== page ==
November 21, 2009

How Far Can it Go?

Category: Academic,Berkman,F/OSS,Free Culture,IP Law,Open Access,Politics — Biella @ 10:20 am

During the month of October I spent quite a bit of time thinking about the past, present, and future of F/OSS. This was due in part to participation in a Berkman Center event on Free Culture, where we discussed the historical arc of Free Software to Free Culture, the relationships between them (and their differences), and also the content and meaning each. Over the years, what I have found so interesting about Free Software is how it left its enclave to inspire countless groups into rethinking the politics and ethics of production and access and yet, as I raised in this pod-cast interview (due to the prompting of my interviewer, Elizabeth Stark), Free Software and/or Free Culture is still pretty bounded and contained phenomenon especially when compared to something like the existing consciousness over the environmental movement, which many folks “know” about and understand even when and if they are not involved in doing anything for the movement. I always ask my first year students whether they know what Free Software or Free Culture is and 9 out 10 stare at me with those blank eyes that basically speak in silence: “no.”

Now, there are a group of activists, many located in Europe, a number of them with deep roots in the social justice movement who are taking Free Culture down a different path, trying to expand its meaning and conjoin it to social justice issues, build a broad set of coalitions across the political spectrum so as to override the fragmentation that is so characteristic to contemporary political moment, and use FC as an opportunity to critique the market fundamentalism of the last few decades.

If you are interested in these issues, take a look at their charter: they are looking for comments (critical and constructive) as well as endorsements (here is the long version).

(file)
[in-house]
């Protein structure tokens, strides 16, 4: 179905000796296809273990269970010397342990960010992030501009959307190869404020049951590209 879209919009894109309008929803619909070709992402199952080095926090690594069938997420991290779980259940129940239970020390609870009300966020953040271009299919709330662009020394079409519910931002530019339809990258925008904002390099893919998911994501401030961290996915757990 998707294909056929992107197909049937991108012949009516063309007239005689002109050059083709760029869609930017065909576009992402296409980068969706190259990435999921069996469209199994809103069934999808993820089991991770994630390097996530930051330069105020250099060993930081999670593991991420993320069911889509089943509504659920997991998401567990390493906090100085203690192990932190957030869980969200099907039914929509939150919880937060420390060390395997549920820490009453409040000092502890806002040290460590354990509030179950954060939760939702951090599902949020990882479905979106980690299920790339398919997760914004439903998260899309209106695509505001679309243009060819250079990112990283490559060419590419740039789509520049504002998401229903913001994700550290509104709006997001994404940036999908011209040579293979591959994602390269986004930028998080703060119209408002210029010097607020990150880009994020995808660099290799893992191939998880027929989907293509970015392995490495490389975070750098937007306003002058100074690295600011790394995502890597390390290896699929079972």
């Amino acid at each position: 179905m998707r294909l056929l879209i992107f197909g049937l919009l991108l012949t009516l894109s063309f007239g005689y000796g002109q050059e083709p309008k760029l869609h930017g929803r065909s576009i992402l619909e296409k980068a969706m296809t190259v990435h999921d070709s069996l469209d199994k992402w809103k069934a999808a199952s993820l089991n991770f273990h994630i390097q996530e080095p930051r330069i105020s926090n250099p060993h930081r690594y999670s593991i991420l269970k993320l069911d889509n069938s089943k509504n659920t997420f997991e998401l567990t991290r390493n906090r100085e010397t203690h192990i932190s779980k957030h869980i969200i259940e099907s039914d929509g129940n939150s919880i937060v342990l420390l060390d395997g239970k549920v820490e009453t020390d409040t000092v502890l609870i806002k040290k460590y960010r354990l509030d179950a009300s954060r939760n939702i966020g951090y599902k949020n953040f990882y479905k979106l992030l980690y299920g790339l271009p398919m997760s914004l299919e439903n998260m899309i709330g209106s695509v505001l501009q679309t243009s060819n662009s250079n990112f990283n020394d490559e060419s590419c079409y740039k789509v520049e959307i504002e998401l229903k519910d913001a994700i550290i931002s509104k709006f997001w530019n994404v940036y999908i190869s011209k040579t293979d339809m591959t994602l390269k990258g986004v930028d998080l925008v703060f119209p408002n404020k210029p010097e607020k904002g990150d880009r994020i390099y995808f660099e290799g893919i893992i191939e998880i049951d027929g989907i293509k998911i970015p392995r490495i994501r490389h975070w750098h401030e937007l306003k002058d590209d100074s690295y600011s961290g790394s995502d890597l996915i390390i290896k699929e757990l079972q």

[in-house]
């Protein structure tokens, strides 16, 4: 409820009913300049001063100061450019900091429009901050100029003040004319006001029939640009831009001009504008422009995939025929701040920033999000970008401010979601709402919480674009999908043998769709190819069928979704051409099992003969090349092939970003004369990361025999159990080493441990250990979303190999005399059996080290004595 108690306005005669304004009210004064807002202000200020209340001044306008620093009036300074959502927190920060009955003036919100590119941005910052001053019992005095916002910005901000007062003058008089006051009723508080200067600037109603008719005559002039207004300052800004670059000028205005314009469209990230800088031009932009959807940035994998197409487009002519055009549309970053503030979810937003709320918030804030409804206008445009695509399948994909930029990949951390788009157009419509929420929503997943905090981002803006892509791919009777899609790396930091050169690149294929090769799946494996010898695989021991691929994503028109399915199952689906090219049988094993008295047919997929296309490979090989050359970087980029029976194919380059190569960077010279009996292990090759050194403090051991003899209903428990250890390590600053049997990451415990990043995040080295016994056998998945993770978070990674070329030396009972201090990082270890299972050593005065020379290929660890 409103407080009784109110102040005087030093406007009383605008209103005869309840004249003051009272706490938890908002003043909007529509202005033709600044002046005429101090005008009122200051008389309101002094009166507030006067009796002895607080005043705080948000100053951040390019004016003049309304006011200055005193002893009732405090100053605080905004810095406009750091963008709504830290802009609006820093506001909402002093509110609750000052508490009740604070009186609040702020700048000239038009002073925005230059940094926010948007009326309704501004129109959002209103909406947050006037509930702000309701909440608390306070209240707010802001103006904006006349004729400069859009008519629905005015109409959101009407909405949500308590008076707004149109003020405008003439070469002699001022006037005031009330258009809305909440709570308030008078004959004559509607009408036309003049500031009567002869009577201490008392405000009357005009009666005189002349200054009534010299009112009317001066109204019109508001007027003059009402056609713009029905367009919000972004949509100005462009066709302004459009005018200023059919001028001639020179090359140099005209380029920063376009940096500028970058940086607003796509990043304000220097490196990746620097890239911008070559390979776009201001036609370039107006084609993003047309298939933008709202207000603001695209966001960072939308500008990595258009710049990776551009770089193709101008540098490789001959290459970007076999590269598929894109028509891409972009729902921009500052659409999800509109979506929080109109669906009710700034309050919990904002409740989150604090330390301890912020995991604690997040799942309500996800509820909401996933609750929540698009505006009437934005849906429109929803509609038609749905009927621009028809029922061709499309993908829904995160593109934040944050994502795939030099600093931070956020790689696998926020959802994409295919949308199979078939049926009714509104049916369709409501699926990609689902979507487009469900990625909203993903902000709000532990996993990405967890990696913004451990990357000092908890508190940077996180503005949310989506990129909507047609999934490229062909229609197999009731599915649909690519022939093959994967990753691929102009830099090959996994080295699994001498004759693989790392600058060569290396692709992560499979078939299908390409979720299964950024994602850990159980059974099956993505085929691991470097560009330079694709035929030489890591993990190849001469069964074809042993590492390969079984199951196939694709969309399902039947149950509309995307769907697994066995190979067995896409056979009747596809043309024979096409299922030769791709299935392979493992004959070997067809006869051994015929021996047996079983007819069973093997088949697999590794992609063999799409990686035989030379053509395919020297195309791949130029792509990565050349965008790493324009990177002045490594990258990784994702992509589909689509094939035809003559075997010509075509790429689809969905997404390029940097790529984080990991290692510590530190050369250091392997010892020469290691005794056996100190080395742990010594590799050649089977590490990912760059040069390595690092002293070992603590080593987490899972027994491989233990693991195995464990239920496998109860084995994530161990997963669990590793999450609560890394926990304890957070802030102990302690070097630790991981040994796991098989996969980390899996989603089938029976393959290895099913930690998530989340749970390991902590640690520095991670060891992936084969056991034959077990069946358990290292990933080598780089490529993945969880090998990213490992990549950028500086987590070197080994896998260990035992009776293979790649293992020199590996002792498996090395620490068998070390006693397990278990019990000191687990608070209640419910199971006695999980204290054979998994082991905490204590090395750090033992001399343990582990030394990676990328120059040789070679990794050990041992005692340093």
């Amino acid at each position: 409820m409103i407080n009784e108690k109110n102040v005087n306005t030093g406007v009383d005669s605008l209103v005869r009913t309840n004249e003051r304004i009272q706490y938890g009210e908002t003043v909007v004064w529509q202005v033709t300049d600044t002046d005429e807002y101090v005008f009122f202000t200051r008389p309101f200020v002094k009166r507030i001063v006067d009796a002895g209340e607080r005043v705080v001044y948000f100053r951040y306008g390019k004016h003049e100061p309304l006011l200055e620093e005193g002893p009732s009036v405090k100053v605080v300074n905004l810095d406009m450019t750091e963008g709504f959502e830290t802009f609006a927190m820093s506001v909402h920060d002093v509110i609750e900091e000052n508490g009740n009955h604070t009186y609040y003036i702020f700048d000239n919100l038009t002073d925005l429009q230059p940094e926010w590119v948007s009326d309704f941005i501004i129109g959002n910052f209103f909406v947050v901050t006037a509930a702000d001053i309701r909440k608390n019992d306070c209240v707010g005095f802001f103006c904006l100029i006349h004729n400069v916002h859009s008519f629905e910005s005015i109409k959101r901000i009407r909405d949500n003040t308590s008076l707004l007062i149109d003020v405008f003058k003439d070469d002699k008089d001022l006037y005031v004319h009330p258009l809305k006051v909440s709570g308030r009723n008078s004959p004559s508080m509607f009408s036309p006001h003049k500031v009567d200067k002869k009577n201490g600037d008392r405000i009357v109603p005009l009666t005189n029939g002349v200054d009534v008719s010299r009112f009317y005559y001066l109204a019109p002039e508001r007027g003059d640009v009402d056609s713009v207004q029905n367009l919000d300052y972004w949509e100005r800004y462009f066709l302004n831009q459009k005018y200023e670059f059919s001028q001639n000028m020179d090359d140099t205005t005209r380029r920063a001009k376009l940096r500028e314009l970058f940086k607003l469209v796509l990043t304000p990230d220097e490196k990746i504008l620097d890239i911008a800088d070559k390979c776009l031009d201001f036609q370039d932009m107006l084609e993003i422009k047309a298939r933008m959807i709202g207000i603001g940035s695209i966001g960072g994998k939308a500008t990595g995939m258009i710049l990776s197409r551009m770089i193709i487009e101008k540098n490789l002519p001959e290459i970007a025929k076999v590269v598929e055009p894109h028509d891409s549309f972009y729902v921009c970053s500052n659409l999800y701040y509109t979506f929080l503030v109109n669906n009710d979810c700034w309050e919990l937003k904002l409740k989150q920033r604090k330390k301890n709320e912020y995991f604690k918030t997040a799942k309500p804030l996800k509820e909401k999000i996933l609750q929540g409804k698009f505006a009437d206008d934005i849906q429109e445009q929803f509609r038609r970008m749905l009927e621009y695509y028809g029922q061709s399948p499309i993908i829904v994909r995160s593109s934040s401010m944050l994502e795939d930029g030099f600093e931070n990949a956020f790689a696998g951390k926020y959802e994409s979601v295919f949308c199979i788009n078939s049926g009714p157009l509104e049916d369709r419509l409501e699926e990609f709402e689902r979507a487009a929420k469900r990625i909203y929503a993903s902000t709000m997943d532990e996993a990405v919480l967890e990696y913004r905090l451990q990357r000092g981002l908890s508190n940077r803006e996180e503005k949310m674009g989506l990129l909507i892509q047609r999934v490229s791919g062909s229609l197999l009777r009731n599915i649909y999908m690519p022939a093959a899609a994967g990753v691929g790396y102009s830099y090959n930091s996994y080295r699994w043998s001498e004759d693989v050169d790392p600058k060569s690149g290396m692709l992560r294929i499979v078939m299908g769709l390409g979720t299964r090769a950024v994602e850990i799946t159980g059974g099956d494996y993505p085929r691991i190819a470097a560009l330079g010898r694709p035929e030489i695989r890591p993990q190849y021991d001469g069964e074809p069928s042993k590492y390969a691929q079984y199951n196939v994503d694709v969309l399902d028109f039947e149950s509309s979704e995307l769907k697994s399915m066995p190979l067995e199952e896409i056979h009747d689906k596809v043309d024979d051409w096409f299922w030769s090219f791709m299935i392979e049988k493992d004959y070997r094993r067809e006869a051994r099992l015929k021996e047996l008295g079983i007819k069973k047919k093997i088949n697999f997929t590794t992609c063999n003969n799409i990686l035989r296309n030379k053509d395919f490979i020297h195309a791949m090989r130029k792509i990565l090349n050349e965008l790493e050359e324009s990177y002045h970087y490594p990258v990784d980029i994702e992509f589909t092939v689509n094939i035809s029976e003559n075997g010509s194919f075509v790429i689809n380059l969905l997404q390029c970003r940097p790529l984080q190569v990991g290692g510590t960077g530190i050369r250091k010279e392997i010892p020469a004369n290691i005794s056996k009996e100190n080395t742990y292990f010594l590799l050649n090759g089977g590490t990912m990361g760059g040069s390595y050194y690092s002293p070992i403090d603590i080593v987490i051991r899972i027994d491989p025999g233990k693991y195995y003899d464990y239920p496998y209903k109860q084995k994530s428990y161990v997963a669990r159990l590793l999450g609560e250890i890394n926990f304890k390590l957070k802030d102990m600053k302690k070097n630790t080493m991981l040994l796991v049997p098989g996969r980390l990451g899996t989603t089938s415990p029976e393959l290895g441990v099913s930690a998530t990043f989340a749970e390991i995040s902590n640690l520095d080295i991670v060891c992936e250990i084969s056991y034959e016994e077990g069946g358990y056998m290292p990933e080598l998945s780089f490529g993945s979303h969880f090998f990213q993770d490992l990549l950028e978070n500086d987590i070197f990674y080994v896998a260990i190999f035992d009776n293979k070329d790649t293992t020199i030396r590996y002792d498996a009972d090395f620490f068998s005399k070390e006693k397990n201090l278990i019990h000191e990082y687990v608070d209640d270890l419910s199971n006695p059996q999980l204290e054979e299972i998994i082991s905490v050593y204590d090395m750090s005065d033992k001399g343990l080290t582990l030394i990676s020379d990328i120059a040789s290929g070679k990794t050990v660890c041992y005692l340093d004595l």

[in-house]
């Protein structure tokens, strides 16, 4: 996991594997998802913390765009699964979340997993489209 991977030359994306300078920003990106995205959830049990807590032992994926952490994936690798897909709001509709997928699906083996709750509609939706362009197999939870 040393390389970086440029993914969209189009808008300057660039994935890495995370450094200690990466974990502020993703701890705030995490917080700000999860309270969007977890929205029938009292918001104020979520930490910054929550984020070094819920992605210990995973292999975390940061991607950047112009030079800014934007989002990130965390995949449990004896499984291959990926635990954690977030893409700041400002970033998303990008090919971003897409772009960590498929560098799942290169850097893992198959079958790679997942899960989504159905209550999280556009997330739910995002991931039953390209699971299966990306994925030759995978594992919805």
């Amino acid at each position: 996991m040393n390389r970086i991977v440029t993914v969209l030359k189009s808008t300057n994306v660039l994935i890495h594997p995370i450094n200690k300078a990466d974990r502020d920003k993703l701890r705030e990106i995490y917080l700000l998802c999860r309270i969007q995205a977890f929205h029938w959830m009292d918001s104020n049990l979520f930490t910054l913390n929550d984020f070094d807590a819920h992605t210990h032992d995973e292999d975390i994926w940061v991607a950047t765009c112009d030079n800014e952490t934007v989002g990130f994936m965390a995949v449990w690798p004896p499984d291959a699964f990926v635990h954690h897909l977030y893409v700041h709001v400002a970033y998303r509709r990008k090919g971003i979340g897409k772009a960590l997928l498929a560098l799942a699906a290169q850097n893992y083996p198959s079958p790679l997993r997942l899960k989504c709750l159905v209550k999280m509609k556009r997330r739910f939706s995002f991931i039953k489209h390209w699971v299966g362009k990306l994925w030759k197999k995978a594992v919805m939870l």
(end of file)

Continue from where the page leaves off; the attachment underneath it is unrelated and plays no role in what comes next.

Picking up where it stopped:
I myself have a few comments, for example, I think it is worth noting something like the limits of what FC can do, that even if in many ways it can be activated to do good in the world, it is also best to highlight in the same swoop that FC is not some political panacea and has limits.

For example some groups in the world, notably some indigenous communities abide by a different logic of access and culture, whereby full access is not culturally or ethically desirable, as the work of Kim Christen has illuminated. I also wonder in what ways issues of labor might be addressed more forcefully, and though they briefly raise the question of environmental sustainability, it is worth expanding these more directly and deeplyas this article by Toby Miller and Richard Maxwell make clear.

There is more to say but I will leave it here for now and just say it is really great to see Free Culture taken down another political path that is rooted in coalition building.

April 8, 2009

From Open Source Software to Open Culture: Three Misunderstandings

Category: Academic,F/OSS,Free Culture,Politics — Biella @ 6:53 pm

A few weeks ago, I jotted down some thoughts about (false) expectations made on FLOSS/F/OSS, something that I wish I had more time to write about (teaching and other things seem to take most of my time these days). But before this year turned into the next one, I wanted to pass on a few additional (and similar though they enter into different territory) thoughts by O’Reilly editor, Andy Oram: From Open Source Software to Open Culture: Three Misunderstandings

January 31, 2009

Steamboat Mickey

Category: Academic,Free Culture,Open Access,Politics — Biella @ 7:51 pm

This is a great little video/animation Steamboat Mickey, which references one or more events from each year, starting in 1928 and ends in 2008. The music, which accompanies the animation, is fantastic and is by Owen Chapman, an assistant professor of communication at Concordia and a great DJ/sound artist.

September 24, 2008

NYC Area Free Software/Free Cultre/Computer Events

Category: Events,F/OSS,Free Culture,New York City — Biella @ 2:57 pm

Last weekend at the Software Freedom Day party, I was a little surprised to find myself among hundreds of attendees and supporters. Even if NYC is not known, like Silicon Valley is, for its vibrant tech scene, this event reminded me that we definitely have a thriving community of programmers and advocates but we have lacked a central “place” to check for computer-related events in the area.

At least until now. James Vasile, a lawyer at the Software Freedom Law Center will now be publishing an event feed. Please send him an email if there is any event you want advertised (contact details on his page), you can subscribe here, and here is a calendar.